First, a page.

On Sun, Nov 16, 2008 at 03:21:27PM +1000, Da Rock wrote:

> 
> On Fri, 2008-11-14 at 16:39 -0600, [EMAIL PROTECTED] wrote:
> > Jerry McAllister <[EMAIL PROTECTED]> escribió:
> > 
> > > On Sat, Nov 15, 2008 at 08:00:23AM +1000, Da Rock wrote:
> > >
> > >>
> > >> On Fri, 2008-11-14 at 11:58 +0100, peter wrote:
> > >> > Dear sirs
> > >> >
> > >> > please can you help me i am totally confused i want to change from
> > >> > windows vista
> > >> >
> > >> > but i cannot understand which system to use
> > >> >
> > >> > i am not sure if freebsd will work with my hardware and software
> > >> >
> > >> > kind regards
> > >> >
> > >> > Peter
> > >>
> > >> Welcome to the free world Peter!
> > >>
> > >> FreeBSD is a very powerful and stable system, but that said it is also
> > >> very hands on - the opposite extreme of vista which is all hands off.
> > >> This means that you will have a very steep learning curve.
> > >>
> > >> This list is /very/ helpful, others may not be so friendly or helpful.
> > >> This is great for newbies who need some real help in getting to know
> > >> their system and fixing problems, but there are times when even this is
> > >> not enough if you don't have enough experience with the system.
> > >>
> > >> My advice is this: get used to the *nix (linux, unix and other
> > >> derivatives) systems and how they do things, and the best way to do this
> > >> is to use linux which is like a halfway house for windows users. The
> > >> software available for all systems is HUGE. And all this software will
> > >> usually run on both systems. The difference is linux will take care of a
> > >> lot of maintenance for you (like vista), but still allows you to get
> > >> your hands dirty hacking the system to your hearts content.
> > >>
> > >> This is not to deter you from using FreeBSD - linux is a tough system
> > >> when compared to windows, but FreeBSD is even tougher; bit like
> > >> comparing a tank to fort knox. But the ease of use and experience you'll
> > >> gain from using linux will be more forgiving than using FreeBSD.
> > >
> > > This is just wrong.    I have always found FreeBSD to be easier
> > > to install and configure the way I want it that the Red Hat or Suse
> > > I often have to use for some servers at work.
> > 
> > Amen to that.  I've converted many Ubuntu users who had shot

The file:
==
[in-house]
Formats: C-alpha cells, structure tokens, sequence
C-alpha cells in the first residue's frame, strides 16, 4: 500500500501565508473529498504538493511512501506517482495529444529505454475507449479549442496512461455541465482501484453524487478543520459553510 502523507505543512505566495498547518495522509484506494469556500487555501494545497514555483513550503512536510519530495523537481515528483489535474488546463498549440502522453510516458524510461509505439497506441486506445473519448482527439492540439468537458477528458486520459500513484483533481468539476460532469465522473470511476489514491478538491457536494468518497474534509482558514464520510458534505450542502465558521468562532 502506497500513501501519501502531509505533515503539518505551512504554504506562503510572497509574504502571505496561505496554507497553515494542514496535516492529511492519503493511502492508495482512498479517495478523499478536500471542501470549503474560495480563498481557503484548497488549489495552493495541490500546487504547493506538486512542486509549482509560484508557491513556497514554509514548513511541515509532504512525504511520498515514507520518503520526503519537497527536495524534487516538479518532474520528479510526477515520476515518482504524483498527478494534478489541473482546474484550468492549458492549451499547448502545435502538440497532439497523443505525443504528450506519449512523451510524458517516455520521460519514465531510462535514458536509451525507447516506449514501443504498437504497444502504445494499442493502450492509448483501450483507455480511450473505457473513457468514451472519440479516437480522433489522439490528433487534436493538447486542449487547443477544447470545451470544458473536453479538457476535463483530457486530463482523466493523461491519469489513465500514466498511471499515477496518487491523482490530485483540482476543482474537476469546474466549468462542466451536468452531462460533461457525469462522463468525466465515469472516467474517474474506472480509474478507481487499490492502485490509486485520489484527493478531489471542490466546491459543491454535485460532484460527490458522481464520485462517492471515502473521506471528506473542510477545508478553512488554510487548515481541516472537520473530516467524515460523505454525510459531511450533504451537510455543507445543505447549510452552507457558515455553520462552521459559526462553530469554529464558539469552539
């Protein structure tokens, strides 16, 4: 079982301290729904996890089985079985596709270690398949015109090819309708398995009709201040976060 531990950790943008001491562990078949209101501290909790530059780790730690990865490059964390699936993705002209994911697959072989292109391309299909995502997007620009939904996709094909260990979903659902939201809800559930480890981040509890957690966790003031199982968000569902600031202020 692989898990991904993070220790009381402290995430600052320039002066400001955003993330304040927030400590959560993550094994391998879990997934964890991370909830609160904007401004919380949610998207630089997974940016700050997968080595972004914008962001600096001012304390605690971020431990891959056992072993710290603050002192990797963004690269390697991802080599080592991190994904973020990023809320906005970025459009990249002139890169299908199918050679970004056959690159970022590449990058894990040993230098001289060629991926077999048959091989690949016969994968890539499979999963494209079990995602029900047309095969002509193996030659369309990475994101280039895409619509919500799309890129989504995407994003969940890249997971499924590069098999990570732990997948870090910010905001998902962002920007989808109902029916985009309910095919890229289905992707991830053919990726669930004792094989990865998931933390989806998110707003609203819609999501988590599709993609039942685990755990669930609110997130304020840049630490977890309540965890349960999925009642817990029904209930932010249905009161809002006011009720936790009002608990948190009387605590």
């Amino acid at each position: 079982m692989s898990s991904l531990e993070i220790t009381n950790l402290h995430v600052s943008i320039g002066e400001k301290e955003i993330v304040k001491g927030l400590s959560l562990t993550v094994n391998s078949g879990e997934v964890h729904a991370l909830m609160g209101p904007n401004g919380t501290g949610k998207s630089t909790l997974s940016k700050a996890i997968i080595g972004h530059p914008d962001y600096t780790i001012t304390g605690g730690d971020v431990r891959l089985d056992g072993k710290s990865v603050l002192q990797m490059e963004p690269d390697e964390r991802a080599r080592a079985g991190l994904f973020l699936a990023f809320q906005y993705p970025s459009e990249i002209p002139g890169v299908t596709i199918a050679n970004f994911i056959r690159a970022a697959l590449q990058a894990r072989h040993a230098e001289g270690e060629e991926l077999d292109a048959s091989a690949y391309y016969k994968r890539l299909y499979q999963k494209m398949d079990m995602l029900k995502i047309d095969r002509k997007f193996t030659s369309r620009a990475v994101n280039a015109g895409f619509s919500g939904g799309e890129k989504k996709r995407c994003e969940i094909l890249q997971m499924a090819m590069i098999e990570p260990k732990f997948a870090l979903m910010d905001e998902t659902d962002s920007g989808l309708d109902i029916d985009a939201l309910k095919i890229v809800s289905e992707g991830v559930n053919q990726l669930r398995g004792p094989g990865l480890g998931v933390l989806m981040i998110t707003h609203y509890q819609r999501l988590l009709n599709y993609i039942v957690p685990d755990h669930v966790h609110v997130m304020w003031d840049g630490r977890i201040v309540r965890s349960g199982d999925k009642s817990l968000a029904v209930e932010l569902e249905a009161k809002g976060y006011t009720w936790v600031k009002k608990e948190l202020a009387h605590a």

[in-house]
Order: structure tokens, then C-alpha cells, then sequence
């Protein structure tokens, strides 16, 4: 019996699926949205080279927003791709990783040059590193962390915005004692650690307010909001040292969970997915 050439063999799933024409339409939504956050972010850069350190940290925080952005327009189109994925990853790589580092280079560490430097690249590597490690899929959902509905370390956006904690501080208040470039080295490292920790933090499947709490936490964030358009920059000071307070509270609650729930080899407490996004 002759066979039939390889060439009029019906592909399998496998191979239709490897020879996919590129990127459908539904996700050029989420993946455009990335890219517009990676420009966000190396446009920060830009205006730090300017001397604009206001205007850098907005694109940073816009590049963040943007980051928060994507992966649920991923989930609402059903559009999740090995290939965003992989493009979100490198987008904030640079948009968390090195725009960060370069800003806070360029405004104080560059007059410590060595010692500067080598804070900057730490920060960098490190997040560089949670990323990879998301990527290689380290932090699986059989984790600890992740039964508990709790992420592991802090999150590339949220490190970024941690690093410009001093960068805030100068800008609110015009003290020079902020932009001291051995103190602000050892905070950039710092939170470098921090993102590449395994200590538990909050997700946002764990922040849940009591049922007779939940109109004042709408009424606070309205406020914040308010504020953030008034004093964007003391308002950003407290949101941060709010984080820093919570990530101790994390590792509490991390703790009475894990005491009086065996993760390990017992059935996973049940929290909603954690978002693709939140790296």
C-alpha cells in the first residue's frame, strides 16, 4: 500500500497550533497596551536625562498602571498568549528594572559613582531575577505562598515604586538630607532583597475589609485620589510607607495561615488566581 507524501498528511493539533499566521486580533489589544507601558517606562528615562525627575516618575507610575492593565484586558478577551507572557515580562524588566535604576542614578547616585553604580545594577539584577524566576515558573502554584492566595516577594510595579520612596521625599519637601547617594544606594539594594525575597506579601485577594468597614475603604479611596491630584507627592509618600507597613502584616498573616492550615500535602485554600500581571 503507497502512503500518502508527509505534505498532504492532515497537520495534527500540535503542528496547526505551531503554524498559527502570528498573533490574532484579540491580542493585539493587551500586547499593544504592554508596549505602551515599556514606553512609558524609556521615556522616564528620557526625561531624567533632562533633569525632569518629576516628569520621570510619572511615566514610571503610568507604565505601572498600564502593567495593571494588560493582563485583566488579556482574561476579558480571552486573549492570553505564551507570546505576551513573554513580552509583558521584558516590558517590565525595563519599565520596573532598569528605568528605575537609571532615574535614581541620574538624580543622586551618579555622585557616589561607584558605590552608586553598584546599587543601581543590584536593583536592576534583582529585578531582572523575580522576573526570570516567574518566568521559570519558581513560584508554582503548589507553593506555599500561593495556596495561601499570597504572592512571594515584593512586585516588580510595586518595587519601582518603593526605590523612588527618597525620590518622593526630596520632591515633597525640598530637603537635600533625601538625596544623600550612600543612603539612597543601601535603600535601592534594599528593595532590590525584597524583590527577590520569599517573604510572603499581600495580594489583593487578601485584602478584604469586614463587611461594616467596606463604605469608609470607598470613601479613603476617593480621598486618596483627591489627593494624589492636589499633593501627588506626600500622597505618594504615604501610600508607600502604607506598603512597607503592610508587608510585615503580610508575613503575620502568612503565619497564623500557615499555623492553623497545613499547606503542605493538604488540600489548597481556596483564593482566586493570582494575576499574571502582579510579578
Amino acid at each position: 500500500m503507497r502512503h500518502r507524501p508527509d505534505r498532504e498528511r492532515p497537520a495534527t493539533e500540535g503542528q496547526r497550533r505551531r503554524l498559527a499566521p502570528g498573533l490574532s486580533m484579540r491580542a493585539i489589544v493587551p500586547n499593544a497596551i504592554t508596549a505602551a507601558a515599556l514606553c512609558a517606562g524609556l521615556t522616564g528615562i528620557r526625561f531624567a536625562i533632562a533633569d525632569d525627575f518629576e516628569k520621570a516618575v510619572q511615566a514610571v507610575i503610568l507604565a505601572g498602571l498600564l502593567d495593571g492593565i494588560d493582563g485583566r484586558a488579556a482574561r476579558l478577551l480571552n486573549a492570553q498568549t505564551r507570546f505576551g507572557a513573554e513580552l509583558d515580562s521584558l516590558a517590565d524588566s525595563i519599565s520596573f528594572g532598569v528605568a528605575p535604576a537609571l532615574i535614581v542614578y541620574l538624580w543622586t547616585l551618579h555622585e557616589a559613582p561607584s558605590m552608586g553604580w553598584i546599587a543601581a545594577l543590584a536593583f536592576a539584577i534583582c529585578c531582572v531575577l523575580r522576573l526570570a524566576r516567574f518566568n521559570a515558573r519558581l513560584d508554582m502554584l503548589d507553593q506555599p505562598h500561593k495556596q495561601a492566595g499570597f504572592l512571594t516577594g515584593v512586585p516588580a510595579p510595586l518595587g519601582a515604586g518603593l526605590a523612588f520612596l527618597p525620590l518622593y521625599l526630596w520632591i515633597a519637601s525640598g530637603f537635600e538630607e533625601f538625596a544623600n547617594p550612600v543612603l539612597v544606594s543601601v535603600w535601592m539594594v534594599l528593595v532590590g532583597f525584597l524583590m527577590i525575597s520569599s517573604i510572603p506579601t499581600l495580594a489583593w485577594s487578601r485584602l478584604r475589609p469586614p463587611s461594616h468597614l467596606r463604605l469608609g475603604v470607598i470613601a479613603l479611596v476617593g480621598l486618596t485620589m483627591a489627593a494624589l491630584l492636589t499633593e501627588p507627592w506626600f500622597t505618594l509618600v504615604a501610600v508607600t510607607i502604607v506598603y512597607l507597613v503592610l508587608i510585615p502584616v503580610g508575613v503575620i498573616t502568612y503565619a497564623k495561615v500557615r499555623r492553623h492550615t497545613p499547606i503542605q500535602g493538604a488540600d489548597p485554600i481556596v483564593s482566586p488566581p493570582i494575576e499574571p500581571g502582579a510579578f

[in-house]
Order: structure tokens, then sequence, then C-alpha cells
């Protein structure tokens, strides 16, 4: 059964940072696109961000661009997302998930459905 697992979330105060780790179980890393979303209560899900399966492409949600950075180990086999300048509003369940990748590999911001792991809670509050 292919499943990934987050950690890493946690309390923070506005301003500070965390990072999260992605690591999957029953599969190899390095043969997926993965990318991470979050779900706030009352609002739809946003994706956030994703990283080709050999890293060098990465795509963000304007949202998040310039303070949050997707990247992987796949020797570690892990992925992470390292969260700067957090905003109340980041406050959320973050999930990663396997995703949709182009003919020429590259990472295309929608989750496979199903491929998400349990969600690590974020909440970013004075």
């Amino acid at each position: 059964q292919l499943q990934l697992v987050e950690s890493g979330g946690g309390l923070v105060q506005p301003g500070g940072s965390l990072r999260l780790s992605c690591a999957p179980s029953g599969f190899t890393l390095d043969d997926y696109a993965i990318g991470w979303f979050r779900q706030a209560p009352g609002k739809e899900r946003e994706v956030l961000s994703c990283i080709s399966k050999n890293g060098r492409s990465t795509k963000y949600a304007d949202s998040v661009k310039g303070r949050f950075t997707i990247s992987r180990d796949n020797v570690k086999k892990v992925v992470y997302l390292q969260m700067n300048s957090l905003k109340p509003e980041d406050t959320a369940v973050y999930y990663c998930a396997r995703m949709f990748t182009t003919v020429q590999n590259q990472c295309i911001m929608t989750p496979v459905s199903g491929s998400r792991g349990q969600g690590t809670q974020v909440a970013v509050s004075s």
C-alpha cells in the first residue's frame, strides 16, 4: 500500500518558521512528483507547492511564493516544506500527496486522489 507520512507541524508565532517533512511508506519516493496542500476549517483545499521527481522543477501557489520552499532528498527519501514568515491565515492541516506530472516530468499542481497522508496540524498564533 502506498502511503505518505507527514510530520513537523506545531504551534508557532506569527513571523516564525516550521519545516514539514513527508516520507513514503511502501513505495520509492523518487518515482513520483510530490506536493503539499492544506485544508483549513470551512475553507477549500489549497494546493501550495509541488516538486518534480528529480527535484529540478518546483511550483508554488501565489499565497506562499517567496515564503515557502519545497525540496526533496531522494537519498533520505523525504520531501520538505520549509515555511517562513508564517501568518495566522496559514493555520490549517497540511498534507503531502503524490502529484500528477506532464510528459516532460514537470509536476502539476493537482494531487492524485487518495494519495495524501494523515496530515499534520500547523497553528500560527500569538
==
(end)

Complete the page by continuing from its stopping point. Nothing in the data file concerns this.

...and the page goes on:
> > themselves in the foot.  They are now happy freeBSD users. YMMV
> > 
> > ed
> > >
> > > You can learn them all if you want and use them all.
> > > But, don't be bullied in to believing that FreeBSD is any harder
> > > than the Lunix flavors out there.
> > >
> 
> The reason for sending the OP to linux first is they will not be
> deterred by the driver and hardware issues. Linux IS easier in this way,
> and has a greater support for hardware that is used outside of a server
> environment. It also allows them to learn the *nix methodology and
> software.

Sure they will.  Linux has lots of driver lag problems.
All but the most obscure hardware will run FreeBSD just fine too.
We have had lots of battles with Redhat and Suse.

////jerry


> 
> I think FreeBSD is great, but when you hit hardware issues -
> particularly new hardware - linux has the greater support for the new
> user. And there is no reason to hide heads in the sand, especially with
> new desktop hardware like multimedia (which is growing in popularity for
> the average user), support will come but it will take time. I have to
> use Fedora (of all systems) on some of my units because it is still more
> hands on and it supports my tv card and other multimedia hardware. Where
> I don't need this I use FreeBSD, and then I will eventually get around
> to perhaps writing drivers for the hardware I use.
> 
> I appreciate your views, but I face these issues all the time and I wish
> all the time that I could use the stability of FreeBSD to run the
> multimedia systems I run. As a new user once myself at one stage I
> remember how frustrating it was to just get some stuff running I used
> regularly and how hard it was (and even then still not quite right) to
> get it doing what I needed. For a server and workstation its fantastic,
> but for some home uses it ran out of features, ergo linux backup.
> 
> Plus learning linux taught me even more about the advantages and
> abilities of FreeBSD and how to make it work.
> 
> 
> > > ////jerry
> > >
> > >>
> > >> My suggestion would be to get used to the *nixes with Ubuntu or even
> > >> PCBSD (which is a FreeBSD variant for newer users), once you have gotten
> > >> used to that give yourself another steep learning curve and jump to the
> > >> final level of FreeBSD straight-up :)
> > >>
> > >> Keep in touch with this list and you'll get all your questions answered
> > >> no matter how ridiculous they may seem to the seasoned users here, and
> > >> the Ubuntu list is nearly as helpful from my observation (hence my
> > >> recommendation).
> > >>
> > >> Once you have the experience you'll definitely want FreeBSD for its
> > >> security, stability, and more. You can run a desktop, a server, or just
> > >> about whatever you want on it. The possibilties are endless with nearly
> > >> any *nix system, but the stability can only be found with BSD.
> > >>
> > >> Good luck with your endeavours and welcome, again
> > >>
> > >> _______________________________________________
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> > 
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